Discover the most beautiful towns and places on Mallorca
From ornate Deià to picturesque Fornalutx, from magnificent settings to charismatic architecture, all the towns have one thing in common: they are more than worth a visit.
A small artists' village: Deià on Mallorca
Located on the northwest coast of Mallorca, between the Teix mountain and the Mediterranean Sea, Deià is a picturesque hillside town with a stylish atmosphere. With its unspoilt rural charm, it became a magnet for artists, writers and musicians in the mid-20th century when the famous English writer Robert Graves moved there. Today, stylish boutiques and excellent restaurants line the pretty cobbled streets, while history lives on in the ochre stone houses with bright green shutters.
There are wonderful hiking trails on the hills above Deià and the small pebble beach (Cala Deià) offers crystal clear water.
Valldemossa: The most beautiful mountain village on Mallorca
Valldemossa may not be the hidden gem it once was, but its quiet tree-lined streets and cobbled alleys full of traditional stone architecture are as enticing as ever. Everywhere you look, pretty planters adorn the walls, balconies and entrances, giving the village the charm of a fairytale town.
Set in the wooded hills of the Serra de Tramuntana, 400 metres above sea level, Valldemossa boasts breathtaking views of the surrounding valley. The town has seen many famous visitors and residents, from Frédéric Chopin and George Sand, who spent a winter in the monastery of La Cartoixa, to Hollywood actor Michael Douglas, who founded a cultural centre here.
Sóller: In the heart of the Tramuntana Mountains
One of the most beautiful towns in Mallorca, Sóller enjoys a wonderful location in the heart of the so-called "Golden Valley", surrounded by lush forests and high mountains. The surrounding area is famous for its lush orange and lemon groves - an industry that made Sóller the wealthiest municipality on the island in the 19th century.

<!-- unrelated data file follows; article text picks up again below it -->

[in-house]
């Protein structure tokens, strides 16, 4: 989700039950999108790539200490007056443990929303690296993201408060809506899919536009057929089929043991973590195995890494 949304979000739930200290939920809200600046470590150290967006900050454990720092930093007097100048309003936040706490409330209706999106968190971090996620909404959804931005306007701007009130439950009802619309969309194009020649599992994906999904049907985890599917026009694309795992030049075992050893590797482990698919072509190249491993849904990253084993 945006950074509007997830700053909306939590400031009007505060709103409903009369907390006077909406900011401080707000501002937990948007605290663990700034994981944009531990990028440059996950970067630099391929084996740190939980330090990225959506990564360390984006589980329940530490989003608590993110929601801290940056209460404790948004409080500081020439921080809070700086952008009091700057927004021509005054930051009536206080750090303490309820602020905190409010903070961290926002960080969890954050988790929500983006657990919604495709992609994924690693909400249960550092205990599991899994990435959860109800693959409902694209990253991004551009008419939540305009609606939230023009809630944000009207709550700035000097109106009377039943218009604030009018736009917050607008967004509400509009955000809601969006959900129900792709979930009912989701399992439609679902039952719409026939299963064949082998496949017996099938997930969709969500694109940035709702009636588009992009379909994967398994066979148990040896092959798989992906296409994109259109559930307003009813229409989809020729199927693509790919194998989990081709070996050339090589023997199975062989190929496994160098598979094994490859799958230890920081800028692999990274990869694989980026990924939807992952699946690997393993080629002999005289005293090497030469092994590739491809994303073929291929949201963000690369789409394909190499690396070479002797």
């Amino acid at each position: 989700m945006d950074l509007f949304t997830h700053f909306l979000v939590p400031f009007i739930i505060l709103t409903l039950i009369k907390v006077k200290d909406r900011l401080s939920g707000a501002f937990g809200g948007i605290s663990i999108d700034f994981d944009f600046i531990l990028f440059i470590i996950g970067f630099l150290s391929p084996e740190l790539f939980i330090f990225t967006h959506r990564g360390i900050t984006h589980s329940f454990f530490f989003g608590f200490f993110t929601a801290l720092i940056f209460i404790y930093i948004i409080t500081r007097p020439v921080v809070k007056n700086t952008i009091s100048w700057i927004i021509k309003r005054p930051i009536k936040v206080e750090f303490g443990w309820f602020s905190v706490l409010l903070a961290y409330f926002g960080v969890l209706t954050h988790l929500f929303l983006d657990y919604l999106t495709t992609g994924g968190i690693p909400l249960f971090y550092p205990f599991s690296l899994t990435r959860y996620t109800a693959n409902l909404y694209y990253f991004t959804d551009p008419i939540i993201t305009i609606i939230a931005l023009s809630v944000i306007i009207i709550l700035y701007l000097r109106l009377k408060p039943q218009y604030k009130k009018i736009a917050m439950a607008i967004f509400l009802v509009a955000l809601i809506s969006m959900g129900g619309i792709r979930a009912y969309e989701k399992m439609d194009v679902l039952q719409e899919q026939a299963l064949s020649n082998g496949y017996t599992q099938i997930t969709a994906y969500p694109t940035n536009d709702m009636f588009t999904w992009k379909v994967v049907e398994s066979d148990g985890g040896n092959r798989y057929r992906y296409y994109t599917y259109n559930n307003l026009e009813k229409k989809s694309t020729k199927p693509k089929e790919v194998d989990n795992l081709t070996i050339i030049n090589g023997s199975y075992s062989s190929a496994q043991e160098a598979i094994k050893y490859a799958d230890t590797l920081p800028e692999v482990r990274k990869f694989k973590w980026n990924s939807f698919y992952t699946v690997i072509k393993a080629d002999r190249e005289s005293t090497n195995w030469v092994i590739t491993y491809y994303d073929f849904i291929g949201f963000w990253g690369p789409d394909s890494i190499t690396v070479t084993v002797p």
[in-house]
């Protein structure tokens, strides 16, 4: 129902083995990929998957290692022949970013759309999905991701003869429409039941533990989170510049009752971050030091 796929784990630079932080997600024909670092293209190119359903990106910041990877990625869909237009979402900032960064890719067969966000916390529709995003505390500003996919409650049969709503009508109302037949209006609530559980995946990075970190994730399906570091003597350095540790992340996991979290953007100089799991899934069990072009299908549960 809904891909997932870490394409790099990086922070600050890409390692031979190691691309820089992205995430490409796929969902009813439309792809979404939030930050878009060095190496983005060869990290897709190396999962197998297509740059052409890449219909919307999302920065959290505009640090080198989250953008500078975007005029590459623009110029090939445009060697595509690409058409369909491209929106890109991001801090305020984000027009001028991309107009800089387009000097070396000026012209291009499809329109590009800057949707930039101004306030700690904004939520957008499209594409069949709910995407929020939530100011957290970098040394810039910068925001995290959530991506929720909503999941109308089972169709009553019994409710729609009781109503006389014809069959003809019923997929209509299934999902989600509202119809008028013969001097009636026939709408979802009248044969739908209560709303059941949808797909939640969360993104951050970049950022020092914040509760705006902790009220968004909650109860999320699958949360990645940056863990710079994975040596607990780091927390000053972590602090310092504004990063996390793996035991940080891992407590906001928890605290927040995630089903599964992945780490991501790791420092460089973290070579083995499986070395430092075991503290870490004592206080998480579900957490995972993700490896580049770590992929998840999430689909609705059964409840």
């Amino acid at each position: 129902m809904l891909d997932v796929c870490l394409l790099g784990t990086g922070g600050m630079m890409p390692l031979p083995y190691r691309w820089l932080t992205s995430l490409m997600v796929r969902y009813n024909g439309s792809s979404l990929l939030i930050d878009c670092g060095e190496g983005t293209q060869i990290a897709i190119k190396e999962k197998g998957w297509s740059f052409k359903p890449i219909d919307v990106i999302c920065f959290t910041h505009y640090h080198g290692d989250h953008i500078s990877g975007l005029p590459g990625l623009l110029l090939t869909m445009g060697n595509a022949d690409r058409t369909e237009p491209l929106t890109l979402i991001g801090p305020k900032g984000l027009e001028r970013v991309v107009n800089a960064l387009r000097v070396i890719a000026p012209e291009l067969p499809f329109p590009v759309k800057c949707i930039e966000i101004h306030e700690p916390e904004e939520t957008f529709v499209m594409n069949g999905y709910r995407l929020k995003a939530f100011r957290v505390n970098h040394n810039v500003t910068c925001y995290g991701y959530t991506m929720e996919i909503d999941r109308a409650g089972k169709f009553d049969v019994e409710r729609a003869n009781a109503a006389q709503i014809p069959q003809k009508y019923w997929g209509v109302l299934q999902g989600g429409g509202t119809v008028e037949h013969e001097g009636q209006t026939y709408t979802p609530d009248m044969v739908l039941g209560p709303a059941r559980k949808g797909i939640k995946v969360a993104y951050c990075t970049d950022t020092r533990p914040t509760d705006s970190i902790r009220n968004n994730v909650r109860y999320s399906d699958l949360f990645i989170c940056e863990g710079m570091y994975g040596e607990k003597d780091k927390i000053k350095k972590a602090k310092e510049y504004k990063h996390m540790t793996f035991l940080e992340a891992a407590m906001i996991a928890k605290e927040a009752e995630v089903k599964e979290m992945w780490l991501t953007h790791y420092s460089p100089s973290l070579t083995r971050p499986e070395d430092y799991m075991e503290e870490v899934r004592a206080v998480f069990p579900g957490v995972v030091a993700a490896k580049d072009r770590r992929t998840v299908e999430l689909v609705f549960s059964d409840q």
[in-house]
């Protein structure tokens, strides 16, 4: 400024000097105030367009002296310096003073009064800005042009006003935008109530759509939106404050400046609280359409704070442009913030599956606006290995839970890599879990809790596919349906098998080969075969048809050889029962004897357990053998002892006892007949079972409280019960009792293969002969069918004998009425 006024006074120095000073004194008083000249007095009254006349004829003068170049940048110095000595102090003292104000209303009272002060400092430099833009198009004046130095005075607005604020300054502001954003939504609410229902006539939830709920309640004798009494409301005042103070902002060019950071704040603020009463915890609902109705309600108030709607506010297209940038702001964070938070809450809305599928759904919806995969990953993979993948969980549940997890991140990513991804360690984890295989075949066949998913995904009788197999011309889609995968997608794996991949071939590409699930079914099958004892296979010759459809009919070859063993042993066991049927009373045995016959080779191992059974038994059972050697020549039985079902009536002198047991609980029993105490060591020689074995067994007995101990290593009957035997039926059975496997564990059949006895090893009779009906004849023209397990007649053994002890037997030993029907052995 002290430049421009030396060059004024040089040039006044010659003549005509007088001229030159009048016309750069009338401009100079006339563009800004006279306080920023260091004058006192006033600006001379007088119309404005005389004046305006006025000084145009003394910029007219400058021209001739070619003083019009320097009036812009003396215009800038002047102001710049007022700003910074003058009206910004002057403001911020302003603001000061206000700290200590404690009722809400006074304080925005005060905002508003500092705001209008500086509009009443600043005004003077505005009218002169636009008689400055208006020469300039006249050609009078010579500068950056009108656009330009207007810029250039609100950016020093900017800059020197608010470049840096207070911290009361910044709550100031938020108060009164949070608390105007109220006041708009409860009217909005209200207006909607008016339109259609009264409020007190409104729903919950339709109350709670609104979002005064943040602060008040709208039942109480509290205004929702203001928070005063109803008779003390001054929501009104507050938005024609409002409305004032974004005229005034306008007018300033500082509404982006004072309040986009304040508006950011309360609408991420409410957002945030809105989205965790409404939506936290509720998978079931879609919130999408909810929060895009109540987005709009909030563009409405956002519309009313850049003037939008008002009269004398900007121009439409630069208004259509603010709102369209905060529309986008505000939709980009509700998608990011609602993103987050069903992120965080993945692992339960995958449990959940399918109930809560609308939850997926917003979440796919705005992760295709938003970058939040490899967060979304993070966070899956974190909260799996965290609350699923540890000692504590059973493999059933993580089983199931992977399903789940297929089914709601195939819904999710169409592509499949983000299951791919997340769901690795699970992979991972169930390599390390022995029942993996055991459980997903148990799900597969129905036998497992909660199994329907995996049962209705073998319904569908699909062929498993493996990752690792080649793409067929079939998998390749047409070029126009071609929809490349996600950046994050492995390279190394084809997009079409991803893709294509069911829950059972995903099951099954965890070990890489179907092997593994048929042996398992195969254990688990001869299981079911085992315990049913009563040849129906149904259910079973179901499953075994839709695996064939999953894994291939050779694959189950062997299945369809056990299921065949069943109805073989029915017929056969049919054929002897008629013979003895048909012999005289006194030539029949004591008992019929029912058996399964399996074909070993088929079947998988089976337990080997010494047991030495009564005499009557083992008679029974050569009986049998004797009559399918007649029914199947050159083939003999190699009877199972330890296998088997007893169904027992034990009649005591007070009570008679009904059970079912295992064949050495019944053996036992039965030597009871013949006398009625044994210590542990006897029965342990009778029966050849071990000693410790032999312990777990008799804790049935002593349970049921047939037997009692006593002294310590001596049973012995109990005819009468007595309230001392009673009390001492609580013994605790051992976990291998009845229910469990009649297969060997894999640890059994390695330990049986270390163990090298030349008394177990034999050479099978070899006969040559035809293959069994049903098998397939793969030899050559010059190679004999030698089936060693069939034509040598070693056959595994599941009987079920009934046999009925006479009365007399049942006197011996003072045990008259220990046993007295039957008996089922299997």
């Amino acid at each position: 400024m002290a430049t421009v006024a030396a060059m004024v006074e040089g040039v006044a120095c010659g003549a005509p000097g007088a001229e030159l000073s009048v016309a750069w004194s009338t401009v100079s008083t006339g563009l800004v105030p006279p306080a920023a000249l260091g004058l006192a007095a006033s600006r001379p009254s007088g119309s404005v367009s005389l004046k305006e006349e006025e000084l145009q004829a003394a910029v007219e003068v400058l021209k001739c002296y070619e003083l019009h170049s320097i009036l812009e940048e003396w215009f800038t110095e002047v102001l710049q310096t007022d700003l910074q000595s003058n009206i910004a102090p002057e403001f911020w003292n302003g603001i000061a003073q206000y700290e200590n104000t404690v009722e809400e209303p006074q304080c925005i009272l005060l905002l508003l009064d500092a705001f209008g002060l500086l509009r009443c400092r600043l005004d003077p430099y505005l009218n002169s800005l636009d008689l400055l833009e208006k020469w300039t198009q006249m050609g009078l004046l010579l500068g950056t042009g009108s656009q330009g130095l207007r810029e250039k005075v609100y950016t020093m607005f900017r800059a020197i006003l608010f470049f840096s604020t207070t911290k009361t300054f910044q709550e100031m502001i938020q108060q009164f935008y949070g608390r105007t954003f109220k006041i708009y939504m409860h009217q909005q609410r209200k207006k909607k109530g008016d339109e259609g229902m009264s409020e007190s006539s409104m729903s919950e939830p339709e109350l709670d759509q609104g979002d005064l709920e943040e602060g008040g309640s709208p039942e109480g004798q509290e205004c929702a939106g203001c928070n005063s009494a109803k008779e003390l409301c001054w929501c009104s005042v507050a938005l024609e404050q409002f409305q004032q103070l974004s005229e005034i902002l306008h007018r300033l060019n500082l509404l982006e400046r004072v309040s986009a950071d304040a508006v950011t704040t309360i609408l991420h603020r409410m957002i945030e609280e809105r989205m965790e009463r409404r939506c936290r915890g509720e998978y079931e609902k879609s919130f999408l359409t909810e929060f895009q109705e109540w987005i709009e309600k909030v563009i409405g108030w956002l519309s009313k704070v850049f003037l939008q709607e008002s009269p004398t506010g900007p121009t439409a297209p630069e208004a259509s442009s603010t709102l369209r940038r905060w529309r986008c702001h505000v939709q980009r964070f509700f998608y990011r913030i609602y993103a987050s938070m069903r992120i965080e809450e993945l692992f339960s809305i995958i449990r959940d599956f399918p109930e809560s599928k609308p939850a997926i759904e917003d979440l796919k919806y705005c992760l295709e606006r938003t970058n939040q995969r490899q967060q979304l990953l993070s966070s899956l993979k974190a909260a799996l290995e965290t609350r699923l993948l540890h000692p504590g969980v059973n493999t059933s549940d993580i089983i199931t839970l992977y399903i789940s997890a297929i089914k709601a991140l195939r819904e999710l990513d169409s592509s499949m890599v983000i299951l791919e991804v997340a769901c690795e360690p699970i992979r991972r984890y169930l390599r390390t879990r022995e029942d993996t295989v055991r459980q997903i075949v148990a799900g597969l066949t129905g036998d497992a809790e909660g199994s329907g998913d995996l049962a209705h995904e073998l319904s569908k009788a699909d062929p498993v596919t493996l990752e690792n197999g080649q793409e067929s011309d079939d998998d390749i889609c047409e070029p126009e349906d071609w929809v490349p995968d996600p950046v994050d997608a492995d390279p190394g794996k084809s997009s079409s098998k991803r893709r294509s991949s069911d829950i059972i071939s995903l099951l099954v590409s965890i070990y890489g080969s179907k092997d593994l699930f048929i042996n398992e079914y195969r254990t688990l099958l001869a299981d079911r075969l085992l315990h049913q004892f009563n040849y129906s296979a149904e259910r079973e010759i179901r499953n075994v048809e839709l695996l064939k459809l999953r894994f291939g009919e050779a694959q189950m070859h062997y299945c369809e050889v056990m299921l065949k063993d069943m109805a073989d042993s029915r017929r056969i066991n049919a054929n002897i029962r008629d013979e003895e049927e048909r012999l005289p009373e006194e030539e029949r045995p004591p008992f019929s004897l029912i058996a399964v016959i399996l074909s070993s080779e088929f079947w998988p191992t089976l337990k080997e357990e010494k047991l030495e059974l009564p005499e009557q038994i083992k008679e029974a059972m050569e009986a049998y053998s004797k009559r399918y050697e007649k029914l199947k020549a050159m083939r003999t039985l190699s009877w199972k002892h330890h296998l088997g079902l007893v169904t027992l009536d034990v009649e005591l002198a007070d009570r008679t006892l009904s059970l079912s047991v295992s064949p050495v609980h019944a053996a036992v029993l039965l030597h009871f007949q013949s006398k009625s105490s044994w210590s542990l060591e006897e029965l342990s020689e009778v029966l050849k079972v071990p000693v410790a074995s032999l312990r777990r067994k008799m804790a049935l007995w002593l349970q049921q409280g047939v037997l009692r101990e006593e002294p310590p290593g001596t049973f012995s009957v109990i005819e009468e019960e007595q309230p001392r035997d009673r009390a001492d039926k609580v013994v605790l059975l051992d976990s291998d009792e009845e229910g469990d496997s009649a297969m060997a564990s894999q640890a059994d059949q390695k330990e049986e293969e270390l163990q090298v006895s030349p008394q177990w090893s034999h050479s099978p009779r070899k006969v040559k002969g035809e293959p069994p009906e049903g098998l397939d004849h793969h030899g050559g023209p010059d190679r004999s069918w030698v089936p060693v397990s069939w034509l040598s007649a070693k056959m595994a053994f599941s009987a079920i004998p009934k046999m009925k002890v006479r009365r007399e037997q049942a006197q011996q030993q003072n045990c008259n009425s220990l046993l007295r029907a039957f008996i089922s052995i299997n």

Today, visitors flock to this traditional Mallorcan town for its authenticity and striking modern architecture. The crowning glory is Plaça Constitució - an exciting square with lively cafés, the baroque church of Sant Bartomeu and narrow, winding streets.
Just a few kilometres away is Port de Sóller, a relaxed seaside resort with fine sandy beaches, atmospheric restaurants and a picturesque promenade inviting you to stroll along. A vintage tram connects the town with Port de Sóller.
On the east coast of Mallorca: Capdepera
Rich in history and tradition, the ancient walled town of Capdepera is easily explored on foot. Untouched by tourism, it has managed to retain its quiet traditional charm and offer visitors a real insight into the daily life of the locals.
Located on the north-eastern tip of Mallorca, next to the seaside resort of Cala Ratjada, the village is surrounded by rolling countryside and is full of beautiful historic architecture covered in flowers. Its 14th century hilltop castle is one of the best preserved fortresses on the island.
In the middle of the Tramuntana mountains: Fornalutx
Fornalutx is located in the hills above Sóller and has been included in the "Asociación de los Pueblos Más Bonitos de España" (Association of the Most Beautiful Villages in Spain) - and it's not hard to see why.
Its architecture is typically Mallorcan, with sandstone façades topped with red roof tiles and many cobbled stairways, passageways and steep, flower-filled alleyways opening onto tiny squares. The air is fragrant with orange and lemon blossoms from the nearby orchards, and an air of rustic romance pervades every corner of this pretty little mountain town.
Banyalbufar: Between the history and nature of Mallorca
Banyalbufar's main attraction is its stunning hillside landscape, lined with terraced Moorish-era fields sloping down to the sea and framed by magnificent mountain vistas. Otherwise, the town is a sleepy little place of around 500 souls, perfect for enjoying tasty traditional tapas or a sunset stroll along the winding lanes. The many paths available in the area make it an excellent base for cyclists and walkers who want to explore the unspoilt nature of the island.
Alcúdia: Holiday paradise in the northeast of Mallorca
Enclosed by 14th-century medieval walls, Alcúdia's historic old town is one of Mallorca's most attractive sights - a mix of narrow, winding streets, carefully restored stone houses and captivating Roman remains. The town teems with character and is home to many old churches, traditional festivals and quaint café-lined squares where you can sit back and soak up the atmosphere.
A few miles away is the S'Albufera Natural Park - the largest wetland in the Balearics, as well as the famous seaside resort of Port d'Alcudia with its sandy beach, stylish marina and lively restaurant scene.